Although it is difficult to be precise, it is known that in March 1562, Lady Margaret, Baroness Montfaucon, and her son P.F. de Panisse leased the Estate’s lands for four years to a farmer with a covenant to plant vines.
The wood screw of an antique press that remains in place is further evidence of wine growing in the distant past.
With the Panisse, the vineyard was developed and its production was sold commercially from the eighteenth century, as several accounting ledgers bear witness.
Monsieur de Légier de Montfort also paid particular attention to vines. In 1785, he struck a lease with a farmer at a price of 4,800 livres per year. The contract is interesting:
The tenant agrees to carefully turn over the vines twice a year with the “flat shovel” and also to maintain them and clear them of couch grass, to breed them according to the best methods, and to prune them or have them pruned.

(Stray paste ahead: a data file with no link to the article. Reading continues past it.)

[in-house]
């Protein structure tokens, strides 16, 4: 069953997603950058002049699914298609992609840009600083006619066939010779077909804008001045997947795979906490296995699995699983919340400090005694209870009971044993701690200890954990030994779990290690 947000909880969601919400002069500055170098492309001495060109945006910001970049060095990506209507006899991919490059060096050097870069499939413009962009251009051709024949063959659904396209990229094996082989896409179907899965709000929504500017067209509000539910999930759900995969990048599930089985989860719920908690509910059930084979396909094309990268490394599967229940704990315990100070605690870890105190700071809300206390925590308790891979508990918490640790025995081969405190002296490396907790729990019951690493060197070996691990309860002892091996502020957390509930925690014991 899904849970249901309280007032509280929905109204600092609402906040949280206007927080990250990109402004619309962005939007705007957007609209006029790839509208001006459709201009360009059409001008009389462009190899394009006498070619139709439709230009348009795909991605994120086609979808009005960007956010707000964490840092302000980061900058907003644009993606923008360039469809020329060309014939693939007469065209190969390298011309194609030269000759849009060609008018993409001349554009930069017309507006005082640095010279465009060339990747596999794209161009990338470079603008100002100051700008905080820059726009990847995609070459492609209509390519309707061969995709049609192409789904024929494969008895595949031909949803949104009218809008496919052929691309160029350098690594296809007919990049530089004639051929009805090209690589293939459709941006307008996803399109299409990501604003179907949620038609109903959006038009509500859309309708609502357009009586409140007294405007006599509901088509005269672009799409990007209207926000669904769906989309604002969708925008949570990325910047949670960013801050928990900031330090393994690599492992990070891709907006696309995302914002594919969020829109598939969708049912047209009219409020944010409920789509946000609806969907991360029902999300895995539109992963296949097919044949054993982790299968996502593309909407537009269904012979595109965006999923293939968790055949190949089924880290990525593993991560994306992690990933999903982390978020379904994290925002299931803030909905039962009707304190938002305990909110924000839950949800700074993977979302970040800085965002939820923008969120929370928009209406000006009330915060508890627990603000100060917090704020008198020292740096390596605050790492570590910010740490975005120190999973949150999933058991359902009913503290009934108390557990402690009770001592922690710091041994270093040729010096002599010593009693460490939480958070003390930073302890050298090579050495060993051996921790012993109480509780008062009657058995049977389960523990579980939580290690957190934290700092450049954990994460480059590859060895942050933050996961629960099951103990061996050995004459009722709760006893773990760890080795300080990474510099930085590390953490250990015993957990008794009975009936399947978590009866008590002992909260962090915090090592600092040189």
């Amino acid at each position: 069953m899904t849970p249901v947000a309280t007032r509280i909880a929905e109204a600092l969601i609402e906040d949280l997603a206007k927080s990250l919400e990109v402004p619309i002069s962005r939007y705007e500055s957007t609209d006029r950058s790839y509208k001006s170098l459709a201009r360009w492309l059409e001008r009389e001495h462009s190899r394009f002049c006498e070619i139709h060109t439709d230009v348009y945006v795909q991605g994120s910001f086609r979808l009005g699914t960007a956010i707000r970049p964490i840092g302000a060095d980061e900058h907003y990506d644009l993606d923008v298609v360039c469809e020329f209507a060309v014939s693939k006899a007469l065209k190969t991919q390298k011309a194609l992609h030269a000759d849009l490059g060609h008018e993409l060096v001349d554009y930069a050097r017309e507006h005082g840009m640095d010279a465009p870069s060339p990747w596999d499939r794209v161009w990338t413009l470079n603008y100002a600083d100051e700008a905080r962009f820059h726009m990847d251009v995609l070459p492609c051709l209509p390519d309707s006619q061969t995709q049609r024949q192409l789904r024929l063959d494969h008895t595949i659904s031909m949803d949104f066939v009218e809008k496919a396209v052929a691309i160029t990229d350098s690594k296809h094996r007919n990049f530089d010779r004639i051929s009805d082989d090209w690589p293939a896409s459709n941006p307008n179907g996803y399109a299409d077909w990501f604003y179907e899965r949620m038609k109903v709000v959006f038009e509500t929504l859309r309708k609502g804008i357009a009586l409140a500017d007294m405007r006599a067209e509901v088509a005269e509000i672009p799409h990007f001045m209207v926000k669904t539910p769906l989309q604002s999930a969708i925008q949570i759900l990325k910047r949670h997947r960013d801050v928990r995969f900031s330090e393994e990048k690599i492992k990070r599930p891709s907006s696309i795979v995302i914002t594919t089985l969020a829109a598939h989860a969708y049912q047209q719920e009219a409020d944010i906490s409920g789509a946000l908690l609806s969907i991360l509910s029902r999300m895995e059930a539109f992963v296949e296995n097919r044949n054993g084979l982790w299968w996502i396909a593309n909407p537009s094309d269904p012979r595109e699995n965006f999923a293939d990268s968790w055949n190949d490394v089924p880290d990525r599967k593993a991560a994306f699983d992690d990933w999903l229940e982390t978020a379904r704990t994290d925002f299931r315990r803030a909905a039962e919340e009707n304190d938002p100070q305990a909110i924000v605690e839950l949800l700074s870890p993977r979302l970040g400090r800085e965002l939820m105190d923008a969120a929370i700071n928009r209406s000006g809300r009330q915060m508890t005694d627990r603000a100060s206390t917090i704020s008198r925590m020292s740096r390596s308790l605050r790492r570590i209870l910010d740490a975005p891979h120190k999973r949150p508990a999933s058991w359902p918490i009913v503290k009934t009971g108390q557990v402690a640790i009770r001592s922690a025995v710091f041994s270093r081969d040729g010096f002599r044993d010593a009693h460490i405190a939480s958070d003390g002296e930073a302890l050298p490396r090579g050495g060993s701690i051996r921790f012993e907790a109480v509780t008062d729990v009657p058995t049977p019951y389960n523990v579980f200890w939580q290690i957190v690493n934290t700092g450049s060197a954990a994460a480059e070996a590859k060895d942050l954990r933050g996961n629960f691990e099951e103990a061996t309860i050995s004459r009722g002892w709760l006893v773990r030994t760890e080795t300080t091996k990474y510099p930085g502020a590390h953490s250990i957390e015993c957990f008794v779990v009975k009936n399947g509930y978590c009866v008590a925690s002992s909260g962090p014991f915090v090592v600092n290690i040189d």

For his part, Lord Malijay promised to supply him with “the fermenting rooms with cellars as they may need” and also “large wooden barrels to store the wine, up to forty, well hooped and riveted, in a fit state to hold the wine and to keep it from going bad.”
Another contract, dating from 1807, contains roughly the same clauses as above, but in addition, the farmer was authorised to “make fermented wine from the grape marc after it had been pressed.” He did however have to reserve a barrel of fermented wine for the landlord.
From the number of barrels provided to the tenant in 1785, and the quantity of “lees” given to the sole landlord of Malijay, it can be seen how significant wine production here must have been at the end of the 18th century and into the next.